This toy actually detects metal, lighting up and beeping when, say, a penny is sensed in the sandbox. Laurie Schacht, chief toy officer with the Toy Insider loves how it “encourages parents and children to spend time together on the hunt for treasures.” While a functional tool, this metal detector was 100 percent designed with kids in mind. It is small and lightweight enough for little bodies to handle for hours on end, and affordable enough to where parents won’t mind if it’s dropped a time or ten during archaeological outings. On rainy or cold days, when you can’t bury objects on the beach or in the woodchips at the park, John recommends covering them with a sheet and playing anywhere you have room in the house.

Dr. Alexandra Figueras-Daniel, the associate director of Bank Street College of Education’s Straus Center for Young Children & Families, reminds us that the best outdoor toys help kids “observe nature and build science concepts that get so overlooked inside.” Some aspects of nature and science can really only be observed come nightfall, which is where this cute headlamp comes in. Figueras-Daniel told us that her own kids use it on walks or while playing outside at night with their friends. “We have gone on night hikes, and the headlamps offer a way to keep your hands free for exploring,” she adds, noting that even having a kid wear it for a short evening stroll around the neighborhood is a “fun way to see what nature you might get a glimpse of.”

Your mini-Picasso can take their creativity outdoors with this inflatable. Recommended by both Wilmot and Cucco, the easel comes with three tubes of washable paint, three applicators, and ground stakes to keep it securely in place. “Cleanup is really easy because you can just hose it down,” Cucco says.

For ages 4 through 6

Stomp Rocket Stunt Planes

You probably know how Stomp Rockets work, but in case not, children’s librarian Siegel offers this straightforward explainer: “Kids literally stomp to make the rockets go, then run after the rockets once they’ve been launched.” Or, as Silver puts it, “How hard can you stomp? How high can you make it go? It’s as simple as that.” The fun is in the competition, and the way it brings kids together: “Any child really any age can do it,” says Silver. “A bigger kid, or even an adult, can send it soaring.” Plus, in this version, there are three different kinds of planes (looper, glider, wildcat) that perform varying tricks in the air, as designed by aeronautical engineers.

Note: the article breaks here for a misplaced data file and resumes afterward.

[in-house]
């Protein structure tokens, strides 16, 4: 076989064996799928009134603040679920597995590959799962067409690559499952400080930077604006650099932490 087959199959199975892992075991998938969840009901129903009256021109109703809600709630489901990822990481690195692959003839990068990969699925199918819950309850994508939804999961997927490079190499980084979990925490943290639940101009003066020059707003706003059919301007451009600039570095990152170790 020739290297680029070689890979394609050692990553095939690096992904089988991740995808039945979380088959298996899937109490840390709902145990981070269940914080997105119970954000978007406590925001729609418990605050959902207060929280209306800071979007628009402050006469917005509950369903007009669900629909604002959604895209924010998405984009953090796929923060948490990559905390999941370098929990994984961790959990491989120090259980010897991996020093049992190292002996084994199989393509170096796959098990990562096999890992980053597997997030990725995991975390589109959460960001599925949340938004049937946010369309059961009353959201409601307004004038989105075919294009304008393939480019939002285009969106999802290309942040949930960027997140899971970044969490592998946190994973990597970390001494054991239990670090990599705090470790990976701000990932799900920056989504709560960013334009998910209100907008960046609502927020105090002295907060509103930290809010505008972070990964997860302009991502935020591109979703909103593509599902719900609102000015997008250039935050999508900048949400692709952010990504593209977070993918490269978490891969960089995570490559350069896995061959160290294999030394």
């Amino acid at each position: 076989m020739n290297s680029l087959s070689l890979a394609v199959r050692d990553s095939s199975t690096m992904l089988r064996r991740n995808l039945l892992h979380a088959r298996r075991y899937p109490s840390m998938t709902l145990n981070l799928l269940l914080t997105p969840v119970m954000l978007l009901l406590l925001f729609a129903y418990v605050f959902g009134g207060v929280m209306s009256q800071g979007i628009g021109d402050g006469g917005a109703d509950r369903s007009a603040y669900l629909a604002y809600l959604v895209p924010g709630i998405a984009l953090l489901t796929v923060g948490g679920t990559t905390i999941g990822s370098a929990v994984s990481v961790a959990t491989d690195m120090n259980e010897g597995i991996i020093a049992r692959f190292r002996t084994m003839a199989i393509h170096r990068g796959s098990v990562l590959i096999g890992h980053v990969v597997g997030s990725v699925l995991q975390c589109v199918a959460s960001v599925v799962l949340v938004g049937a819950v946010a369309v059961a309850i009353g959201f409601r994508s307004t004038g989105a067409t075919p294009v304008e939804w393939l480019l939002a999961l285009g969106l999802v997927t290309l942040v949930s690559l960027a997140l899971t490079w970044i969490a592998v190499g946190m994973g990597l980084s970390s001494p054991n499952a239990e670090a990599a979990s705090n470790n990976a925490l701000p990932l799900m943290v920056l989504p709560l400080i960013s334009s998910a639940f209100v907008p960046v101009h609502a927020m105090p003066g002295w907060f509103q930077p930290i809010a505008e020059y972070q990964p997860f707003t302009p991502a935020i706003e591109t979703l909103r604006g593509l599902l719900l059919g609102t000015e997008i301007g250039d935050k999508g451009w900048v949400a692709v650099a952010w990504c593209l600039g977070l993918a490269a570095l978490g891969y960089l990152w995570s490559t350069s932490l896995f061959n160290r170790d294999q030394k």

Nothing says summertime like hopping into a slightly too-cold pool — extra points if it isn’t an eyesore, like this stylish one with scalloped edges from Minnidip. Just under five feet in diameter, the pool is big enough for a solo dip in the backyard. The easy-to-inflate valve is compatible with a standard pump or even a hair dryer (be sure to use it on a cool setting to avoid melting the plastic).

This powder-coated steel dome encourages the kind of rough-and-tumble action that lots of kids don’t get enough of these days. Which is why Beurkens says she loves the idea of them scaling and experimenting on it: “We are so panicked about children climbing and running, and they need to be able to take risks. They need to fall down every now and then and bump their little knees.” It’s a favorite of Young’s: “Kids love climbing it, hanging upside down, swinging, and making it into their secret clubhouse,” she says. They’re building strength, balance, self-confidence — and can throw a tarp or large blanket over it to create the perfect fort for evening ghost stories.


Byrne says the brand Gazillion makes the very best bubble fluid out there. He recommends the Mega Zillion Wand, which has 33 mini wands built into the paddle so you can get the most out of each dip.

Another Byrne recommendation is this foam machine with the main draw that it makes bonkers amounts of foam. Byrne says you can pick up the foam and throw it, cover the backyard with it, or use it to create a fun sensory experience.

If you want to skip the kiddie pool but still enjoy sunny days splashing around, this wiggling sprinkler always gets the job done for my son and his younger cousins. The sprinkler arms wiggle around, spraying a pretty significant amount of water. The hose hookup is a breeze and doesn’t leak. And it has already held up through an entire summer of roughhousing, so we’ll be breaking it out this year as soon as “tank top and shorts” weather arrives.

Schacht recommends this focus-free, 10-times-magnification telescope because “the best toys are those with an educational component that are so much fun, kids never know they are learning.” Little ones can peer through the two jumbo eyepieces and see the moon — or use it to nature-watch by day, as it’s perfectly suited to use before sunset, too. (It should be said that it is unfortunately not powerful enough to zoom in on the stars, but still a great value for how well it works in other ways.) Among other useful features, like an adjustable tripod, it comes with a guide that depicts the lunar phases.


By age 4, according to Beurkens, kids have mastered the gross-motor and balance skills needed to go nuts on this modified pogo stick, which has a foam base and handles for added comfort and security. “The jumper’s sturdy base allows them to have more success than with a regular pogo stick,” Beurkens says. “They can set up races, create paths to navigate around, or jump to the mailbox.” Silver is a fan of the young-kid-friendly design: “A lot of kids even 5 or 6 years old don’t have the balance to be on a traditional pogo stick,” he says, but the wider base here “encourages the kids to have success, to continue, to get active.” This is another toy that can be used indoors, provided you have the space.